You are overqualified.

Some jobs are pompous in their descriptions, but also employers cook only with water. If he realizes that you are overqualified, this can fuel fears: the fear that you will be on and off at the next best chance. Alternatively, the fear of you sawing at the boss’s chair.

You had higher salary expectations.

The question of salary is sometimes already mentioned in the cover letter, at the latest during the interview. Of course, salary reports can be used in advance to clarify which salaries are usually paid for a job like the one you prefer. This is an excellent opportunity for you as an applicant to state a realistic sum. Nevertheless, depending on the size of the company or the budget, it may be possible that your ideas differ significantly from those of the company.

You have “sold yourself” poorly.

You have answered all questions properly, are polite, correctly dressed and interested – and yet only the job rejections come. One reason for this could be that you have presented yourself poorly. In your desire not to do anything wrong, you’ve lost corners and edges of your personality.Instead, the nervousness may have come out stronger. This is not necessarily a mistake, but rather a question of practice.

Need for clarification

At the end of the interview, ask your interview partner any questions you may have. This is about the spoken word, which means that companies may be less hesitant to describe their impression that if you have a statement in an e-mail or on paper. Make it clear that you would appreciate asking questions now if, for example, there were ambiguities on any point. The answers you then receive can provide valuable hints on what you should work on in your next self-presentation.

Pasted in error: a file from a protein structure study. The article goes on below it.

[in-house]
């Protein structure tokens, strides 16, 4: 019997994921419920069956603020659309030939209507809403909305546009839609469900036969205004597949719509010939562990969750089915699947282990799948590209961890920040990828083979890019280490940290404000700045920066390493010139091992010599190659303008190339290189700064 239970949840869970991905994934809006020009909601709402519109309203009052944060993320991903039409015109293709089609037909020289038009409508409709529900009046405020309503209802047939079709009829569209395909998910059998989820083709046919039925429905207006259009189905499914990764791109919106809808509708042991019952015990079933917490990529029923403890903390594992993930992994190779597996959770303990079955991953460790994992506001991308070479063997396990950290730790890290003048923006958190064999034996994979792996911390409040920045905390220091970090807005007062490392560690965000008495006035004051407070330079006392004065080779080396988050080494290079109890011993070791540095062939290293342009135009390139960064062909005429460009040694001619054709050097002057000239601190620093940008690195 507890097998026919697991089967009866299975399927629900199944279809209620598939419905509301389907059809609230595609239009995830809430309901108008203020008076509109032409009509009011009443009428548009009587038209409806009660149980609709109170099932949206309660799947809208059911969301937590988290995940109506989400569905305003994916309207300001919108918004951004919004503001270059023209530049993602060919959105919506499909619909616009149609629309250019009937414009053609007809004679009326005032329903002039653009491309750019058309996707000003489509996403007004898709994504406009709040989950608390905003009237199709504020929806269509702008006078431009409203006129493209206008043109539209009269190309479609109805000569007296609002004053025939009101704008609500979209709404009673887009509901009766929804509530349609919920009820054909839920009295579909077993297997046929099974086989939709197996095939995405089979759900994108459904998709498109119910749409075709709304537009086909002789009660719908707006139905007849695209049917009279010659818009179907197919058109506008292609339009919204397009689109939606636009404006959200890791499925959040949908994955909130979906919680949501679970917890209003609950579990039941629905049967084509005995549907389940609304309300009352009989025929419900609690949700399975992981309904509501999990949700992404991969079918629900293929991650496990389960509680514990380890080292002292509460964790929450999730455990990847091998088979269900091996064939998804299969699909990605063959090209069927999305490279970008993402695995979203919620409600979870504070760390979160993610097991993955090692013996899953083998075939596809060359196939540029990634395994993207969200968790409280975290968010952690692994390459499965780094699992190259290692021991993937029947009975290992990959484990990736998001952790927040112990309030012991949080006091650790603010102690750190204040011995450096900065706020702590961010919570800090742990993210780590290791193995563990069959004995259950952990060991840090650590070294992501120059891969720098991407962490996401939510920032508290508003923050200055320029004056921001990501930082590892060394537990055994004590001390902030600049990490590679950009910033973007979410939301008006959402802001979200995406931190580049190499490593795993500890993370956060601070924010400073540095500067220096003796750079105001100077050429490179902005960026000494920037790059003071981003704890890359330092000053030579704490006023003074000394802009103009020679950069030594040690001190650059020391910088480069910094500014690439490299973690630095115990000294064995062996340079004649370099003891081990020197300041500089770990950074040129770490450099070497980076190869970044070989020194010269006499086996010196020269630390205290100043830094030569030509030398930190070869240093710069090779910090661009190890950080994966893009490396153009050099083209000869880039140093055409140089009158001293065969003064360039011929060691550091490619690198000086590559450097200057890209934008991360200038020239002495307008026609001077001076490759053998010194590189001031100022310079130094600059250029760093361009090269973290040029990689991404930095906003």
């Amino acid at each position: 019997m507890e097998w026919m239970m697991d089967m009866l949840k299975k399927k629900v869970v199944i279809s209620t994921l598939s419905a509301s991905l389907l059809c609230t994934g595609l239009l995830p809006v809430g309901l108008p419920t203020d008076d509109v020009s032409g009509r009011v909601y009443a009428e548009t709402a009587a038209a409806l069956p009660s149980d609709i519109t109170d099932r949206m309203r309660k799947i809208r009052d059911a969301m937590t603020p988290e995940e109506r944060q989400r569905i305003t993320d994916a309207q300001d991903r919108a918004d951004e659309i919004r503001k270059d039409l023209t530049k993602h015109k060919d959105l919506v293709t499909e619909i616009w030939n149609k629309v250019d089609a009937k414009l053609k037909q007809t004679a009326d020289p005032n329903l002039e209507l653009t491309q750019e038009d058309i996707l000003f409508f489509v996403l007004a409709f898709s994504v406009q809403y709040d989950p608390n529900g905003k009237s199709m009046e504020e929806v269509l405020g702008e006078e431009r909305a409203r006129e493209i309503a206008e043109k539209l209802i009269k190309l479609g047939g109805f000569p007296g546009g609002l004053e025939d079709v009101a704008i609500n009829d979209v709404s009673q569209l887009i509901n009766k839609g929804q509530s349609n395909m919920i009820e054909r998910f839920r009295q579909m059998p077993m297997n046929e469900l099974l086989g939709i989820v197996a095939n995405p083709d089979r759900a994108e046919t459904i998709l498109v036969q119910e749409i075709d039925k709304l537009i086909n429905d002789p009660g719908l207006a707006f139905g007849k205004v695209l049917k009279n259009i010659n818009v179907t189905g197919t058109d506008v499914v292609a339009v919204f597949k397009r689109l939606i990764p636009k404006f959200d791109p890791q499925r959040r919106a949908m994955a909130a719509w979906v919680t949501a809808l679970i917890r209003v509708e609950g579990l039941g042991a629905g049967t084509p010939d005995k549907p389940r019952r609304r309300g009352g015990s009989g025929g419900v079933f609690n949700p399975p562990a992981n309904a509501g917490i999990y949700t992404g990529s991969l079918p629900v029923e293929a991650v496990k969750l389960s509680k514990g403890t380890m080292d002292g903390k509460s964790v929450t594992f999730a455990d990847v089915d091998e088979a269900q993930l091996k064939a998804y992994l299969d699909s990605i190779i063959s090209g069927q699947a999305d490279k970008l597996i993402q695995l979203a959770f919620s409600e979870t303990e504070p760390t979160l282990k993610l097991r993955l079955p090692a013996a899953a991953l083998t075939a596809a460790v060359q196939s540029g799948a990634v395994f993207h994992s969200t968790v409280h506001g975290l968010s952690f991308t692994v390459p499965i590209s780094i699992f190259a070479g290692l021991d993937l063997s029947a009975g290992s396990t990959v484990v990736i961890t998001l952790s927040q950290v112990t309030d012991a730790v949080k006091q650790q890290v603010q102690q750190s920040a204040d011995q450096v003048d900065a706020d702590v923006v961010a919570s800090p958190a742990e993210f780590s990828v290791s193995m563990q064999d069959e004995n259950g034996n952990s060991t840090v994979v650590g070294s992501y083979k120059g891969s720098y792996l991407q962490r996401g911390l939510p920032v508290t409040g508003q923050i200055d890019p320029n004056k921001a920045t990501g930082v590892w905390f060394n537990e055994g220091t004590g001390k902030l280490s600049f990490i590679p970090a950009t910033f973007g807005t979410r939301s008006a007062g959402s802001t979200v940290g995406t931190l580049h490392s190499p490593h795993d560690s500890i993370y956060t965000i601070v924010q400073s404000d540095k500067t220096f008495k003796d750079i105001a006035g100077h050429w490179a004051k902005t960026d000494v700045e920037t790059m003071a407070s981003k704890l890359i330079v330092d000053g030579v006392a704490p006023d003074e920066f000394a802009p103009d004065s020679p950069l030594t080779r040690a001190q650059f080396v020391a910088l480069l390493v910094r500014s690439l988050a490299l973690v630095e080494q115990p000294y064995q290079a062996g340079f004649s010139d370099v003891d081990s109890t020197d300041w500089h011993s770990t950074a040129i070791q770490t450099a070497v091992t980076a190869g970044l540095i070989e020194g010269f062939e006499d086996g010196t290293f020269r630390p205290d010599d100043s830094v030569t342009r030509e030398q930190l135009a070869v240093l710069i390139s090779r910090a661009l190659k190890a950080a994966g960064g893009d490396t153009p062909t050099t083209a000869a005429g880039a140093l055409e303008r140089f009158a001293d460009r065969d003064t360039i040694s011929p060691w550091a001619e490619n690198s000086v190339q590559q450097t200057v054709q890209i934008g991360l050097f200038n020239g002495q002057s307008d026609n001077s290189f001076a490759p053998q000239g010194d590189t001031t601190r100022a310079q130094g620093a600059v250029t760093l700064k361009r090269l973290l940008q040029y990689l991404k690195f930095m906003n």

As stupid as it may sound, practice makes perfect. This does not mean that you should take on further unsuccessful job interviews and only job cancellations, but that you will get closer to your goal with practice. For this, you can ask a friend or coach to go through the typical candidate situation with you. The more often you learn to talk freely about yourself, the easier it will be for you in the job interview. This also allows you to measure the time you need for which information. You can prepare a small and a more extended presentation for the self-presentation part, i.e. about three and ten minutes respectively.


The ideal case is still to ask the HR manager directly for input in case of rejection: Even if you will not always be successful, it is worth asking by telephone, because the answers can be a good help for you. Another way to find out why is to use professional networks such as Linkedin. Compare the profiles of those employees who are in the same or a similar position to your intended job with your profile. What do these employees have to offer, what do their CVs look like, what are their differences?

How about you? Have you been rejected applying for a job and what are the reasons you may come up with? What makes you keep trying? What motivates you to re-assess your application for good?

Share your thoughts and experience with us and reach out to Vaclav Sulista for career coaching and training.